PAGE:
The administration wants this data to include much more than name, address and test scores. According to the National Data Collection Model, the government should collect information on health-care history, family income and family voting status. In its view, public schools offer a golden opportunity to mine reams of data from a captive audience.

The department’s eagerness to get control of all this information is almost palpable. But current federal law prohibits a nationwide student database and strictly limits disclosure of a student’s personal information. So the department has determined that it can overcome the legal obstacles by simply bypassing Congress and essentially rewriting the federal privacy statute.

Read more:


Biden Asked Corzine, “What should we do?”


The Other Bankruptcy Showdown: State Medicaid Programs

While all eyes are on the Treasury and its challenge to handle the federal government’s debt, we cannot afford to lose sight of equally disastrous bankruptcies looming on the state level.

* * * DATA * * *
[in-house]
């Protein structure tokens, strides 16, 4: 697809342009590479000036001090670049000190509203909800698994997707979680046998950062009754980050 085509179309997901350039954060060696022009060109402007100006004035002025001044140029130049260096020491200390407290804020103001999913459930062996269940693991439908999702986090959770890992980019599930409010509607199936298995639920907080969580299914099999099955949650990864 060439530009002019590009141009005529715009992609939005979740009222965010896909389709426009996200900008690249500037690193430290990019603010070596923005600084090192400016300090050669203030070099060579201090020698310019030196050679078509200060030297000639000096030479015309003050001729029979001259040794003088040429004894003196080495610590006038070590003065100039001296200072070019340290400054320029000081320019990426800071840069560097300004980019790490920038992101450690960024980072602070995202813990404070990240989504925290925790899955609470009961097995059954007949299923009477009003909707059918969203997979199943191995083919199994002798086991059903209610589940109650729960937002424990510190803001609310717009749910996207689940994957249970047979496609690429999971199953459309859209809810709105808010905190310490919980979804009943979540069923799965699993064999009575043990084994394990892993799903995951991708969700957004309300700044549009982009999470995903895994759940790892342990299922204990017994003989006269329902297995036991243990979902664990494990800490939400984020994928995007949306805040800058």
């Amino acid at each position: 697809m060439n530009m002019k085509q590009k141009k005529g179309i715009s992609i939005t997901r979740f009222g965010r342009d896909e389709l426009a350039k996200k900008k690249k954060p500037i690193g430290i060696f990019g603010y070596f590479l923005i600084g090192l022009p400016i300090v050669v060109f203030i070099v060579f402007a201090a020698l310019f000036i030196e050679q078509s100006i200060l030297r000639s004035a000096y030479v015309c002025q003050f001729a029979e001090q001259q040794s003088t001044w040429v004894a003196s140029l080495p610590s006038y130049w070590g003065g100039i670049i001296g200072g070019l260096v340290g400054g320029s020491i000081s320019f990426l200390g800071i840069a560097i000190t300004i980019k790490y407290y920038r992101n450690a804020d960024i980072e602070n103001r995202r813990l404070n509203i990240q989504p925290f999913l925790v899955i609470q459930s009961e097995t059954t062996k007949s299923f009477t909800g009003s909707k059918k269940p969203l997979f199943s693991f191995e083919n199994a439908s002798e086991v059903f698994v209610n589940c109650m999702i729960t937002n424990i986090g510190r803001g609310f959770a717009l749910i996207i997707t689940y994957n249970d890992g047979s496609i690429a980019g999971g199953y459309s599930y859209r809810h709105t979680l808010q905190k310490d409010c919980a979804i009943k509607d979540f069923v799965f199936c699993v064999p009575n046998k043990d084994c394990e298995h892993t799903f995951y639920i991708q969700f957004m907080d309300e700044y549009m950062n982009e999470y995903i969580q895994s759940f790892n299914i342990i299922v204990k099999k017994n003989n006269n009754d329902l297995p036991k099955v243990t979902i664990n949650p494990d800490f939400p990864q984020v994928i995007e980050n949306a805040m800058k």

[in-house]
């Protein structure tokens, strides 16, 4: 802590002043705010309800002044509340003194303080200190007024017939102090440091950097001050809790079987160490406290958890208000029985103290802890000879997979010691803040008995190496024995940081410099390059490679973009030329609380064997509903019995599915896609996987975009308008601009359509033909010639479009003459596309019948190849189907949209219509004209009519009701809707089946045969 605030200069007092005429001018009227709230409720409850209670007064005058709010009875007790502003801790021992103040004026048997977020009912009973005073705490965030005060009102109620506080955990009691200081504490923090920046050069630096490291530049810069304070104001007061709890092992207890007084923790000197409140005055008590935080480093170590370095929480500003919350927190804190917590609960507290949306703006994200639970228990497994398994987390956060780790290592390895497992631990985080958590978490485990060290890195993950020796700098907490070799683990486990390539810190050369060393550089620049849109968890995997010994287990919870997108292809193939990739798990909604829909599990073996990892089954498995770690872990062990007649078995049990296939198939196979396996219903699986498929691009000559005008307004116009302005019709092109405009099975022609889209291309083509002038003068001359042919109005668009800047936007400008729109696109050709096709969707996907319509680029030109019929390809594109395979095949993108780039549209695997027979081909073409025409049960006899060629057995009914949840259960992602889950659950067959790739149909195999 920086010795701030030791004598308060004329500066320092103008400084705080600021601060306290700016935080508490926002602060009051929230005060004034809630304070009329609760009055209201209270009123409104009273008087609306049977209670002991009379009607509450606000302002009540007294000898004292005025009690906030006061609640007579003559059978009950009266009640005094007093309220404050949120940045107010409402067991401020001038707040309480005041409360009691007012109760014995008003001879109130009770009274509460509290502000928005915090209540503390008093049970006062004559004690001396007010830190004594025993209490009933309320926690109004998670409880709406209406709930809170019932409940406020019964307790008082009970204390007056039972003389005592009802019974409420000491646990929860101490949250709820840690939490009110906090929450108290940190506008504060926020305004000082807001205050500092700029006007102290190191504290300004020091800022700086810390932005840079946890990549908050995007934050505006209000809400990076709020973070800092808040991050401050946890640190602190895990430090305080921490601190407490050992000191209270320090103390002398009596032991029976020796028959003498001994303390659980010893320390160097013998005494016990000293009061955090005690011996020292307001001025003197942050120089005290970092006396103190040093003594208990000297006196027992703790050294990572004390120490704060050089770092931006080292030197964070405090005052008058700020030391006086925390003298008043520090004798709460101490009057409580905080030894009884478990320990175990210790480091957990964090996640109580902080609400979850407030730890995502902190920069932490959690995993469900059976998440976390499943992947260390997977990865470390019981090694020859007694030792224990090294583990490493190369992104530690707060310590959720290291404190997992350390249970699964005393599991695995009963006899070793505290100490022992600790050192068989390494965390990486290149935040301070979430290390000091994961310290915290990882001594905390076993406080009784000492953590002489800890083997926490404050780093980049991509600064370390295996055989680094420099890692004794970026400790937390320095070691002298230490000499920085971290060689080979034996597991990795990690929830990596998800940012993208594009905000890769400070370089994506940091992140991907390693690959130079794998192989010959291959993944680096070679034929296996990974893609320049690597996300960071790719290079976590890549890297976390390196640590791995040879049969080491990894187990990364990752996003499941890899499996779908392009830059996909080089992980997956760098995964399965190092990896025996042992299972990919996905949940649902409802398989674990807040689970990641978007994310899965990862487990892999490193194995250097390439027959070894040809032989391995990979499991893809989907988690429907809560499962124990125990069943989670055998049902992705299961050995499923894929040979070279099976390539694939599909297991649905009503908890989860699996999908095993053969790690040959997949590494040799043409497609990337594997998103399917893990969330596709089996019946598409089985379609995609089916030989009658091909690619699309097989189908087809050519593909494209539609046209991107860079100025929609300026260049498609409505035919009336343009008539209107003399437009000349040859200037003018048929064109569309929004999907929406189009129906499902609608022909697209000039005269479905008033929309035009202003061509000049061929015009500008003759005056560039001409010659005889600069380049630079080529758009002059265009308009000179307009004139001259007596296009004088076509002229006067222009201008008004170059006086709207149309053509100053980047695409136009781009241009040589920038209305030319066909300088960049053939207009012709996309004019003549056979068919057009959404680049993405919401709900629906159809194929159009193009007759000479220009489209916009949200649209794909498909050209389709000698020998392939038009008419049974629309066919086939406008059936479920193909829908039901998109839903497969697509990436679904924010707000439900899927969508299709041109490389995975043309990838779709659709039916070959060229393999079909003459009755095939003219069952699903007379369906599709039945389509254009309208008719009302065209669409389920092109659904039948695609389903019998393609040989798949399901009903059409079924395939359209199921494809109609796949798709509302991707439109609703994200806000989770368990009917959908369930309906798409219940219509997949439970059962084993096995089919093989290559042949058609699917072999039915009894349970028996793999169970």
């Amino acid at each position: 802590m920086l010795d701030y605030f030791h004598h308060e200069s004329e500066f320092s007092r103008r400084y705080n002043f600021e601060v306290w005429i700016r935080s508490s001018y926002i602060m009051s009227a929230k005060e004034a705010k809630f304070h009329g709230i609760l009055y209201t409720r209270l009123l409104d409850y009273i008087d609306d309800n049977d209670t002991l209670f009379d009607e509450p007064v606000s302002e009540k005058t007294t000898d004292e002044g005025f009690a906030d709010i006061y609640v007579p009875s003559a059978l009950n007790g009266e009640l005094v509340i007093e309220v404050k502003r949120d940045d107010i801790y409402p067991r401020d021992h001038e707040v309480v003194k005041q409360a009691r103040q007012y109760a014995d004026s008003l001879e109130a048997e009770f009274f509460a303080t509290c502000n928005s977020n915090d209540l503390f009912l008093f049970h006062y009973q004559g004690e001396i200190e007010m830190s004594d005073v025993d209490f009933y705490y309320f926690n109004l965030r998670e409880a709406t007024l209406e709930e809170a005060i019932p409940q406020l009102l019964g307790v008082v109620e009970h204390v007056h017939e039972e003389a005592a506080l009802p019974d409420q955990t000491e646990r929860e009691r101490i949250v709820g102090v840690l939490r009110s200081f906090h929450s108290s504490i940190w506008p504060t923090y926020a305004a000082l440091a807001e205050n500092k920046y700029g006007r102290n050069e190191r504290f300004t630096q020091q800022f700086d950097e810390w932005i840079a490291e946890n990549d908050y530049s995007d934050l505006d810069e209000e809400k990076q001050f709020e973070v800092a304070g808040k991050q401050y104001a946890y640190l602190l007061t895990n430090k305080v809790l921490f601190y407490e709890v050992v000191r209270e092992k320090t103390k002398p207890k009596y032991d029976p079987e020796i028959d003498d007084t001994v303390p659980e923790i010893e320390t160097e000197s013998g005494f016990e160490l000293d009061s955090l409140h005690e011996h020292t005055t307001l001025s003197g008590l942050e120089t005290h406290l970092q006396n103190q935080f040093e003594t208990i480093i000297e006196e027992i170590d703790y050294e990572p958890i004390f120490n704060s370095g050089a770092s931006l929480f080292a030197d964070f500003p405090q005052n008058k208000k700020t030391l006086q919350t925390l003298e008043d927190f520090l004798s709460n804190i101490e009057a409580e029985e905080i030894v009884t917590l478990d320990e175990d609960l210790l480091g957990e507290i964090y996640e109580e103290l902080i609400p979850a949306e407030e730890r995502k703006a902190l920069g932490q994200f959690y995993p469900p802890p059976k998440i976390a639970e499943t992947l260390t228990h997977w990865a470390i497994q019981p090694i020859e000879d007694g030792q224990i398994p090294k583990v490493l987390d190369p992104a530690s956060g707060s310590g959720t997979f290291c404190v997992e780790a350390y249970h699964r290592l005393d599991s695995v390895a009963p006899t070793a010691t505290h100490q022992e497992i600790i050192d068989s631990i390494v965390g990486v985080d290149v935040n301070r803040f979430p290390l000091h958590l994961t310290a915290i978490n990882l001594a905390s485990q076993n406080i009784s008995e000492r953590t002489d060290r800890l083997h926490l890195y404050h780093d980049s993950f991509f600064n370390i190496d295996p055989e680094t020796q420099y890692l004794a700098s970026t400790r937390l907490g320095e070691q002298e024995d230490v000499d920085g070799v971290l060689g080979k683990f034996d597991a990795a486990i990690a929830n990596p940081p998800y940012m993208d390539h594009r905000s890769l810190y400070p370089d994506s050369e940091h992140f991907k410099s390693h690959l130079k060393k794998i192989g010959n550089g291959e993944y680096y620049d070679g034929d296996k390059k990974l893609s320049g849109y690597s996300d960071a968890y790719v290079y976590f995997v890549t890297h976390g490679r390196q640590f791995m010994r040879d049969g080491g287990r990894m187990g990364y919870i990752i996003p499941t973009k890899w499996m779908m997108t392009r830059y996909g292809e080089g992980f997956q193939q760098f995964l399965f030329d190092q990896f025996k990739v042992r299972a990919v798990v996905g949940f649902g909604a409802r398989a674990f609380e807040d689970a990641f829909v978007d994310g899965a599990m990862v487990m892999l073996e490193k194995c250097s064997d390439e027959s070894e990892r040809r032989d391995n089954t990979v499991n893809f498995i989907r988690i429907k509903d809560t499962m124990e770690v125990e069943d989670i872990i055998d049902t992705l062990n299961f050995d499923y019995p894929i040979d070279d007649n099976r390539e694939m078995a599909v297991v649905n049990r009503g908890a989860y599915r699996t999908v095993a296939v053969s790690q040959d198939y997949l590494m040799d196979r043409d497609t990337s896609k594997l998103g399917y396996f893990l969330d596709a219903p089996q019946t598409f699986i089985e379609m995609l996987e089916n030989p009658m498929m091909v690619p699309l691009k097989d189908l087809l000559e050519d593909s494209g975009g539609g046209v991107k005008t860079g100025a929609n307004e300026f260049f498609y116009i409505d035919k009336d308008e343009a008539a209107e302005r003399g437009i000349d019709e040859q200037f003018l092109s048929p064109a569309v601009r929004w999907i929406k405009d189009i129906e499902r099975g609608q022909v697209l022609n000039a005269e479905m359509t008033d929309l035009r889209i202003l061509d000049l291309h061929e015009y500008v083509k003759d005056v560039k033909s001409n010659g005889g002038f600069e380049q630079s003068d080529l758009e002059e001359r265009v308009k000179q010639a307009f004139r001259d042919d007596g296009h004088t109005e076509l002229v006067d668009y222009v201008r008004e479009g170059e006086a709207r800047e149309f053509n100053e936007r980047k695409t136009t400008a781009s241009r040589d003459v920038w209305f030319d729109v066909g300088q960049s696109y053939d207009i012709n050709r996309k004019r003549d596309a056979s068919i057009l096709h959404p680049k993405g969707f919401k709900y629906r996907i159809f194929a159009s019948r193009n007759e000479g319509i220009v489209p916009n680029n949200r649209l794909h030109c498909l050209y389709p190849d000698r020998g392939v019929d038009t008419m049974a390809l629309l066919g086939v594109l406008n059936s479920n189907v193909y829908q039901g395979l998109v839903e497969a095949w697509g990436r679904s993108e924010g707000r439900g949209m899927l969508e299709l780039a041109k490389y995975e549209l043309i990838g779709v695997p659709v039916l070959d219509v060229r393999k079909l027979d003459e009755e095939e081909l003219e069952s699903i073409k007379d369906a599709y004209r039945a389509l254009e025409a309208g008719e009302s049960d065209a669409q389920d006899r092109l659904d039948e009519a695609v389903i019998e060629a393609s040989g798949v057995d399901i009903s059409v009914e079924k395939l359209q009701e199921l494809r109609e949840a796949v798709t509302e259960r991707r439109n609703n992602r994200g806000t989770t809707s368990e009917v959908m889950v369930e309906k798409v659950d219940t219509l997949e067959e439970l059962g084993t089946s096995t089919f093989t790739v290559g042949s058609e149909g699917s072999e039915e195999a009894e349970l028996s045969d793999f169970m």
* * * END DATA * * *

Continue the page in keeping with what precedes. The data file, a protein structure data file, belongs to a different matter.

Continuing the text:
Here are three reasons why you should care about state budgets:

1)      Many states are already worse off than the federal government, delaying payments, jacking up taxes, etc. News outlets leaked in January that Congress is quietly coming to terms with state bankruptcies. Pundits might say otherwise, and they will drag it out into a slow-motion ending, but at this point it is really “when” instead of “if.”

2)      Even without a federal default, state defaults will spell disaster on the economy. Health care, construction, education and farming are all married to state governments to some extent.

3)      Part of the federal government’s deficit spending has been pumping money into states. Wonder why the economic stimulus bill in 2009 did not actually create those shovel-ready jobs? Because a lot of that money was given to states specifically to catch up Medicaid bills.